eat (one's) hat

(redirected from eat their hat)

eat (one's) hat

A humorous action that one will allegedly take if something very unlikely happens. Kevin is always late, so if he actually shows up on time, I'll eat my hat.
See also: eat, hat

eat one's hat

Fig. a phrase telling the kind of thing that one would do if a very unlikely event really happens. If we get there on time, I'll eat my hat. I'll eat my hat if you get a raise. He said he'd eat his hat if she got elected.
See also: eat, hat

eat one's hat

Declare one's certainty that something will not happen or is untrue. This hyperbolic expression almost always follows an if-clause, as in If he's on time, I'll eat my hat, that is, "I'll consume my headgear if I'm wrong." Charles Dickens used it in Pickwick Papers (1837): "If I knew as little of life as that, I'd eat my hat and swallow the buckle whole." [First half of 1800s]
See also: eat, hat

eat your hat

mainly BRITISH, OLD-FASHIONED
If you say that you will eat your hat if a particular thing happens, you mean that you do not believe that it will happen. I will eat my hat if the Social Democrats get in at the next general election. He has promised to eat his hat if he is wrong.
See also: eat, hat

I’ll eat my ˈhat!

(spoken) used to say that you think something is very unlikely to happen: They’re always late — if they get here before eight o’clock, I’ll eat my hat.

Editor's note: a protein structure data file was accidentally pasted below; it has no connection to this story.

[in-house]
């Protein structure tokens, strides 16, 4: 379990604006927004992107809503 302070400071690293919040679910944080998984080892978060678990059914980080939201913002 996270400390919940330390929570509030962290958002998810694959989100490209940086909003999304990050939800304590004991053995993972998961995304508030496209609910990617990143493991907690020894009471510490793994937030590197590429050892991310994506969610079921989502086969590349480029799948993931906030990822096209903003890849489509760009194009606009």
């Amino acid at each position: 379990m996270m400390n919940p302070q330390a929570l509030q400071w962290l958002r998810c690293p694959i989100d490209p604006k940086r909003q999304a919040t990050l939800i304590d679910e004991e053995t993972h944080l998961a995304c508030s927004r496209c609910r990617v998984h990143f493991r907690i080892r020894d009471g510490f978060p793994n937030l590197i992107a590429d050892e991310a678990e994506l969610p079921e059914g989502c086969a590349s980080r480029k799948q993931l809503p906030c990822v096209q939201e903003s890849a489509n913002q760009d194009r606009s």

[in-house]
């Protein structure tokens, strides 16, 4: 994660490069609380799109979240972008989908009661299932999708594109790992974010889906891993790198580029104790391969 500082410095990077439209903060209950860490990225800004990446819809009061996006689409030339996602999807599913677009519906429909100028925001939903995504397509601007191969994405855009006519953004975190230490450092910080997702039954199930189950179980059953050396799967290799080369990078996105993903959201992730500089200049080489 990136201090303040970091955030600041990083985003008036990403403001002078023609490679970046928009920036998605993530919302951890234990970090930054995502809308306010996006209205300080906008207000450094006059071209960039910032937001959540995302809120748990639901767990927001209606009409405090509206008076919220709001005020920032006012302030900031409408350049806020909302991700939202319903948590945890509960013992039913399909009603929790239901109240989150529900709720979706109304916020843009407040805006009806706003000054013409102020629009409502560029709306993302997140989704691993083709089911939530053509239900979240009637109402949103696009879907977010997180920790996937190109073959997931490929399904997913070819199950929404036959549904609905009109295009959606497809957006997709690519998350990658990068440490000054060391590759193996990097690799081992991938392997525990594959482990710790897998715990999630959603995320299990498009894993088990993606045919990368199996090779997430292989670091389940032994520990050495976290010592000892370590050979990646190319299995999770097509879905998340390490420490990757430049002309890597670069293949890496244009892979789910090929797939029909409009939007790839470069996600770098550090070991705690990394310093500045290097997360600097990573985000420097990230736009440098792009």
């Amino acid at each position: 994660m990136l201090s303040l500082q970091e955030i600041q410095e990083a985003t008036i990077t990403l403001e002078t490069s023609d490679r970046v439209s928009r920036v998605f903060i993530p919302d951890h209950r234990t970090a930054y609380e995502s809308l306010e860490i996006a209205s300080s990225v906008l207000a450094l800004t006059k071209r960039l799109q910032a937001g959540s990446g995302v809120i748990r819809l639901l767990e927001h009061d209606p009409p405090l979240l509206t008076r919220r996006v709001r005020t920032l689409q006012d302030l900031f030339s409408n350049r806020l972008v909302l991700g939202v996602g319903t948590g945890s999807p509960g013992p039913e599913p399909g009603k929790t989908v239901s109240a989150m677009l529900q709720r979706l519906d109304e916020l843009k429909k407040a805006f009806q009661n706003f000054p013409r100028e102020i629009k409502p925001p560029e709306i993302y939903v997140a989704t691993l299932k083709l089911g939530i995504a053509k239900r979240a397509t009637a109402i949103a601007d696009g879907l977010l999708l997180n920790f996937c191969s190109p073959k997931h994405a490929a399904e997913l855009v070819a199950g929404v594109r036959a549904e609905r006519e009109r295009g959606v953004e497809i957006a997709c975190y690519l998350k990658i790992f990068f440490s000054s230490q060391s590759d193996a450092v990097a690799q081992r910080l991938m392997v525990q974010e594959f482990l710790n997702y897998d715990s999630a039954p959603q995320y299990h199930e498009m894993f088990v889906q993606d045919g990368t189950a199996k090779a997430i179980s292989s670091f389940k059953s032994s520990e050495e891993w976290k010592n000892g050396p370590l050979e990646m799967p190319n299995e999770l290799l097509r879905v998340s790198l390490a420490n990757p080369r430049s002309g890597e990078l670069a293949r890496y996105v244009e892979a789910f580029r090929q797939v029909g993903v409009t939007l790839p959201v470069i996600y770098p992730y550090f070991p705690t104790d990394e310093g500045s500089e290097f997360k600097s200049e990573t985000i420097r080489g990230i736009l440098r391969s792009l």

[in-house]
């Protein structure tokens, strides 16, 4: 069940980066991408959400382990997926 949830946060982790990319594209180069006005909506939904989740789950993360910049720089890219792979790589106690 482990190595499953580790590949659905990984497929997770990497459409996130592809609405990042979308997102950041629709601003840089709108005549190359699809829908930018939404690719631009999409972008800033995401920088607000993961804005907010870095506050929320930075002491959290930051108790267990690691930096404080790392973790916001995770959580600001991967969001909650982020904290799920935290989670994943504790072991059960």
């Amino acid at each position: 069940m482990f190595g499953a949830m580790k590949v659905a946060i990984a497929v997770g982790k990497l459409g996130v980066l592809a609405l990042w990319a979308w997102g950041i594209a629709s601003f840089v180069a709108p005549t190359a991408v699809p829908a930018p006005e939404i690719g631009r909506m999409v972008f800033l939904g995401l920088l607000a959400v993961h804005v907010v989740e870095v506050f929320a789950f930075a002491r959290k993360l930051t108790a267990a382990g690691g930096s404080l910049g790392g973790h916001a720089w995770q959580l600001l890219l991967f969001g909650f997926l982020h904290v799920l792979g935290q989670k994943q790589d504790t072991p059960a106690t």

See also: eat
References in periodicals archive ?
Of course we were all so astounded that the Tories got a majority, such that top politicians were prepared to eat their hat if that happened.
Monopoly chiefs making a Teesside version of the famous board game were forced to eat their hat after losing a bet.
Limerick must first successfully negotiate a semi-final themselves of course, but every pundit in the country will eat their hat if ANTRIM get anywhere near the Munster champions.
The naysayers about this policy can eat their hats, and all the leftover sprouts.
Maybe one or two of the critics will eat their hats at the end of this season.
Hopefully we won't be hearing for a while from those who have rushed to the judgement that this year's three-year-olds are a hopeless bunch - after they have finished their humble pie they should settle down and eat their hats for pudding.